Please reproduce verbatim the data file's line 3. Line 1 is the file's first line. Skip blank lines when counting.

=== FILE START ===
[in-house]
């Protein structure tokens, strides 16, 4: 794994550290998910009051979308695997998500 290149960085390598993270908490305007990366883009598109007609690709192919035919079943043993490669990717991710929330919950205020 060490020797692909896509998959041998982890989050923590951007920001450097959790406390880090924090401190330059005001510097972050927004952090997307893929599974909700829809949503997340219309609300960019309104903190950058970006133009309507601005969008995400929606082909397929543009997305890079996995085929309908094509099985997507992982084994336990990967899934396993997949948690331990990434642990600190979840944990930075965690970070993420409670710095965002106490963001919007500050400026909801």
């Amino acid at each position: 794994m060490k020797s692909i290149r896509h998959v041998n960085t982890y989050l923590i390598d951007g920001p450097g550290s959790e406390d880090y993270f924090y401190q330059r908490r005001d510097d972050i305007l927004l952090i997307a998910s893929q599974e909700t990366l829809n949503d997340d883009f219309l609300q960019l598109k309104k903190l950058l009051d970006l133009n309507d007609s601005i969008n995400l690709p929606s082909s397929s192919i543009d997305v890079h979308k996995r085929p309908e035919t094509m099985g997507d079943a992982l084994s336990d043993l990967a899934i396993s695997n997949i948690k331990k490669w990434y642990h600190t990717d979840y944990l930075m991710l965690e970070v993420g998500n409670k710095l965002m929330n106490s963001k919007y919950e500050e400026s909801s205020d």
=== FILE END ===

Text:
């Amino acid at each position: 794994m060490k020797s692909i290149r896509h998959v041998n960085t982890y989050l923590i390598d951007g920001p450097g550290s959790e406390d880090y993270f924090y401190q330059r908490r005001d510097d972050i305007l927004l952090i997307a998910s893929q599974e909700t990366l829809n949503d997340d883009f219309l609300q960019l598109k309104k903190l950058l009051d970006l133009n309507d007609s601005i969008n995400l690709p929606s082909s397929s192919i543009d997305v890079h979308k996995r085929p309908e035919t094509m099985g997507d079943a992982l084994s336990d043993l990967a899934i396993s695997n997949i948690k331990k490669w990434y642990h600190t990717d979840y944990l930075m991710l965690e970070v993420g998500n409670k710095l965002m929330n106490s963001k919007y919950e500050e400026s909801s205020d």